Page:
Do parents nurture emotional intelligence in daughters more than in sons?
Research by psychologists Dr Ana Aznar and Dr Harriet Tenenbaum suggests that gender may influence the emotional content of parent/child conversations, perhaps contributing to the production of stereotyped gender roles.
Emotional intelligence is increasingly recognised as a highly desirable characteristic. Children who are better able to recognise, describe and cope with emotions (both their own and those of people around them) tend to be better adjusted, to be more popular, and to outperform classmates with similar levels of academic intelligence who are less emotionally aware.
But what if parents are nurturing emotional intelligence in daughters more than in sons? What if mothers are more likely than fathers to speak in emotional terms to their children? New research from the University of Surrey's School of Psychology suggests that this is indeed the case, with implications for the mechanisms by which gender stereotypes are passed from one generation to the next.
Emotionally intelligent children tend to be better adjusted and to outperform classmates.
Research on the emotional content of parent/child conversations has been carried out in English-speaking families, but different languages make different amounts and proportions of 'emotion words' (such as 'happy', 'sad', 'concern', 'embarrassed' and 'love') available to their speakers. In order to examine whether gendered interaction differed in a non-anglophone context, Dr Ana Aznar and Dr Harriet Tenenbaum thus decided to carry out their research project in Madrid, Spain.
They asked mothers with 4-year-old daughters and mothers with 4-year-old sons to use toys to tell a story about a child who falls and hurts himself while his parents are away. They also repeated this play-related storytelling with mothers with 6-year-old daughters and mothers with 6-year-old sons. The mothers and their daughters/sons were also asked to reminisce about occasions such as going to the zoo, or a time when the child fell and hurt him or herself. The two exercises were also completed with fathers instead of mothers for both child genders and age groups.
The researchers videotaped the interactions and transcribed them later so that they could analyse the use of emotion words. They found that:
- Mothers were more likely to use emotion words than fathers when talking to 4-year-old offspring
- Both mothers and fathers were more likely to use emotion words with daughters than with sons
- Mothers of pre-school daughters mentioned a higher proportion of emotion words than did mothers of sons while playing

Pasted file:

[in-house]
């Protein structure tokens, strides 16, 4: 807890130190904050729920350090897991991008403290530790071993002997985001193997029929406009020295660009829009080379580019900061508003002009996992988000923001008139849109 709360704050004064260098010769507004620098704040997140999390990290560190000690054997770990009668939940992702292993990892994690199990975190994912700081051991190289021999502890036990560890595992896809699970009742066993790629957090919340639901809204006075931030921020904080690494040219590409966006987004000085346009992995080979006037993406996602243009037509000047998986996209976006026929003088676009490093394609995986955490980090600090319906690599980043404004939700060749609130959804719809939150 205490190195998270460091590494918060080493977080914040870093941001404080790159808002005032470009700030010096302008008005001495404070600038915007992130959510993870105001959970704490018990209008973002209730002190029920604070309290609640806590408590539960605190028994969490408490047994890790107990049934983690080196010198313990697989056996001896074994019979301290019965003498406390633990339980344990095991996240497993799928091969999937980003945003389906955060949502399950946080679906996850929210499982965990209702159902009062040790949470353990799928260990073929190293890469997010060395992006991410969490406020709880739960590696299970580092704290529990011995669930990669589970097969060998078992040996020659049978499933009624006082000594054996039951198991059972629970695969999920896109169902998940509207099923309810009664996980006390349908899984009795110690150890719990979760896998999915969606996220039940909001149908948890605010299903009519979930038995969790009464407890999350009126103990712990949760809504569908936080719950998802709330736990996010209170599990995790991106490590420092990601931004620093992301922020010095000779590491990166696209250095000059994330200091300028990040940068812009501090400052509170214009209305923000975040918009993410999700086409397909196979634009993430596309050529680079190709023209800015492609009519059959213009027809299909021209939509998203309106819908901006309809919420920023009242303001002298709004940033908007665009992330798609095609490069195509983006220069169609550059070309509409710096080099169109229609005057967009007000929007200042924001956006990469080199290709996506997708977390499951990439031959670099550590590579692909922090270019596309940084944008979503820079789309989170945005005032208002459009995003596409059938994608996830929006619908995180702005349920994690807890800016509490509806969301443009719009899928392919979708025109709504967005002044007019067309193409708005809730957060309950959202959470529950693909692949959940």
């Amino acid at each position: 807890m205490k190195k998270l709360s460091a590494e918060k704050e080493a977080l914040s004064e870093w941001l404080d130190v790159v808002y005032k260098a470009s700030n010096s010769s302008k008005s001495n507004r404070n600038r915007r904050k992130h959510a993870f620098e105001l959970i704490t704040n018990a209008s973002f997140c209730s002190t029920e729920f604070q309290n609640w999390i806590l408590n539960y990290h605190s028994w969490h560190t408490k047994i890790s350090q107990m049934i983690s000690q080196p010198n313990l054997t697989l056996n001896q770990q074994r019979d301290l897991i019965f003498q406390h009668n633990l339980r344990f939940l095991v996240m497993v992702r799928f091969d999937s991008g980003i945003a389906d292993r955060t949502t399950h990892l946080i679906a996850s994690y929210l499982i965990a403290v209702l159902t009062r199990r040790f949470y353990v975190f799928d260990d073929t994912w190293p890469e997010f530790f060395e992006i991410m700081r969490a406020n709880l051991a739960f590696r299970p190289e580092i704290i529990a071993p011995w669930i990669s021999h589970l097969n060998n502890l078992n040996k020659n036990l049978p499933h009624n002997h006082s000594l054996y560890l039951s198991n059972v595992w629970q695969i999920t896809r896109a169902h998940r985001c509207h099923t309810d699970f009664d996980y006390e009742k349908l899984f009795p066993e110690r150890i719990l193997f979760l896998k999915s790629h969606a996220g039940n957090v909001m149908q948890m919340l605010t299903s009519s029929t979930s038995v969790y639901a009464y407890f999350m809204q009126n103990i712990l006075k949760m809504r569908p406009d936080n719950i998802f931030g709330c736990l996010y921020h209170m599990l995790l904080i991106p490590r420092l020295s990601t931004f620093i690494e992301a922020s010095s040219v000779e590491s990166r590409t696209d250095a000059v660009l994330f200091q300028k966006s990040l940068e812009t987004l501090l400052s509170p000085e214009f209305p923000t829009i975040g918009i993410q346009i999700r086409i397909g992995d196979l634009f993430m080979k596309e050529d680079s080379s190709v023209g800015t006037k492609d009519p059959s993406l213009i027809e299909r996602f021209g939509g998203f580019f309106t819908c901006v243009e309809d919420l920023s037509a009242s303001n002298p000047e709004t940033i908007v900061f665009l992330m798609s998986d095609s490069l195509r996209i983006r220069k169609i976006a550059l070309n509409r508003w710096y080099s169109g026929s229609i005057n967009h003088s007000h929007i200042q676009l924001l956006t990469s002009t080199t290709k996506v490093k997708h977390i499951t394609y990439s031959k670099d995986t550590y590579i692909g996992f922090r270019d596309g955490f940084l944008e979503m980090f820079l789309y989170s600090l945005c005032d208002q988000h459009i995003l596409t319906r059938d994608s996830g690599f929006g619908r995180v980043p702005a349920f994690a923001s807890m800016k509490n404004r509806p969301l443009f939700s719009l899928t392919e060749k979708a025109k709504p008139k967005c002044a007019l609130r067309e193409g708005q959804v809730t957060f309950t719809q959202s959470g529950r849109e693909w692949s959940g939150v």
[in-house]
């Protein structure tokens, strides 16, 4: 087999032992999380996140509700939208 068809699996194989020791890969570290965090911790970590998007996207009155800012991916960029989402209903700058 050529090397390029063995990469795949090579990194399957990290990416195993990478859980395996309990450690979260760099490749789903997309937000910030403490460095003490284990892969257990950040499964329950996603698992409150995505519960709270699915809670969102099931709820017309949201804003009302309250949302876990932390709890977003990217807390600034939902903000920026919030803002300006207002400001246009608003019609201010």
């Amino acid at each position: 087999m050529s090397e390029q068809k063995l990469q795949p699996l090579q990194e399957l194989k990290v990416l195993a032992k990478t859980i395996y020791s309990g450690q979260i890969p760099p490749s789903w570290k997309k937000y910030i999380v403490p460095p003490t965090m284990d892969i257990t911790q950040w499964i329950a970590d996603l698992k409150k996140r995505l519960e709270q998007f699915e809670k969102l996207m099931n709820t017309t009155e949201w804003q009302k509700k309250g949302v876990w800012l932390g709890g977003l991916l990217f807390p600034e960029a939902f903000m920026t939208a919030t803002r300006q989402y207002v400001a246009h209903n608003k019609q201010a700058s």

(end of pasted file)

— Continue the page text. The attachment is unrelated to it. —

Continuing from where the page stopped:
- Fathers of pre-school daughters mentioned a higher proportion of emotion words than fathers of sons during reminiscence
- Mothers' emotion talk was related to children's emotion talk across both tasks, whereas fathers' emotion talk was related to children's emotion talk while reminiscing
Interestingly, no significant gender differences were detected in conversations with the 6-year-olds. "Parents may have responded differently to children [according to age] because of the greater proclivity that 3- to 4-year-old girls show compared to boys in understanding display rules that affect emotional reactions," note the authors.
What if parents are nurturing emotional intelligence in daughters more than in sons?
This paper provides fertile ground for further research into how gender-related differences in emotional intelligence propagate across generations. For example, the authors note that culture may also play an important role, citing a study in Spanish-speaking Peru that suggested more use of emotion words by mothers with sons than by mothers with daughters.
The findings of Dr Aznar and Dr Tenenbaum have implications for children's socialisation of emotions. As the authors note in the paper: "If girls and boys learn that mothers talk more about emotions than fathers and... parents mention emotions more with girls than boys, [then] pre-school girls might learn more about emotions than boys. Moreover, children may learn it is more appropriate for females to discuss emotions."
“Our study suggests that parent-child conversations are gendered, with mothers talking more expressively to their daughters than their sons,” said Dr Tenenbaum.
“This inevitably leads to girls growing up more attuned to their emotions then boys. Having this edge to be more expressive and cope well with emotions may matter more than ever in the workplace, as more companies are starting to recognise the advantages of high emotional intelligence when it comes to positions such as sales, teams and leadership.”
"Emotional intelligence may matter more than ever in the workplace, as more companies are starting to recognise the advantages of high emotional intelligence when it comes to leadership."- Dr Harriet Tenenbaum, School of Psychology, University of Surrey